Last week, to celebrate a friend’s promotion at work, we went to King’s Bowling Alley, which is located at:
10 Scotia Street
Boston, MA 02115
Tel: (617) 266-BOWL
It was a lot of fun — we ate in the De Ville Lounge beforehand (which was priced pretty reasonably and the service was good — our waitress was very friendly and helpful). A dinner reservation equals no waiting for a lane to bowl in. I think the bowling itself came to about ~$15 – 20 per person — we bowled two rounds (sets?) and rented a pair of shoes. I’m not sure of the exact price because it was my friend’s treat. But I think I am probably about right.
In my group of friends, I’m the only one who is from Massachusetts, and I learned recently that candlepin bowling, which is really popular in Mass., exists nowhere else in the country. I had never been bowling the “regular” way that everybody else was used to. Uh… Those balls are huge. I managed to find some smaller ones but internally, I weeped for the little Skee-ball type balls you get in candlepin bowling. I am a weakling, though, so stronger people will probably not have this problem.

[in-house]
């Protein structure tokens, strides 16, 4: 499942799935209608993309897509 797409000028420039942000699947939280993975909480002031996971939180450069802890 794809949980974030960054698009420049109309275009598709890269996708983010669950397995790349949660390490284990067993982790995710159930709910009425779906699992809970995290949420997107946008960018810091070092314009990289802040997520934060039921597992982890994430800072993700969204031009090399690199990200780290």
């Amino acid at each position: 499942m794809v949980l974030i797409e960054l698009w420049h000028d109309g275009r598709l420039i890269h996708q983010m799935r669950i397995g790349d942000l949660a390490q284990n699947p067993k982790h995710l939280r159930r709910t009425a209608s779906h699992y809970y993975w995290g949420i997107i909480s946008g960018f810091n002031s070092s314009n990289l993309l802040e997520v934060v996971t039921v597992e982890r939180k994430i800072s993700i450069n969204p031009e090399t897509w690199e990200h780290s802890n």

2 Comments so far

  1. Cassford (unregistered) on August 16th, 2004 @ 5:48 am

    Yup, it was a rude awakening when I learned that candlepins were hadn’t swept the nation. Candlepin bowling was not just invented in Worcester (in 1881), but is played almost exclusively in New England and the Canadian maritime provinces. The Candlepin Hall of Fame is at the Cambridgeside Galleria Mall, right across from the food court.

  2. (unregistered) on August 16th, 2004 @ 8:28 am

    The South has duckpins, though, which are similar – but they’re shorter shaped more like mini-bowling-pins than the straight sticks that candlepins uses. They don’t tend to sweep other pins off the alley like candlepins.
    – Jay Levitt

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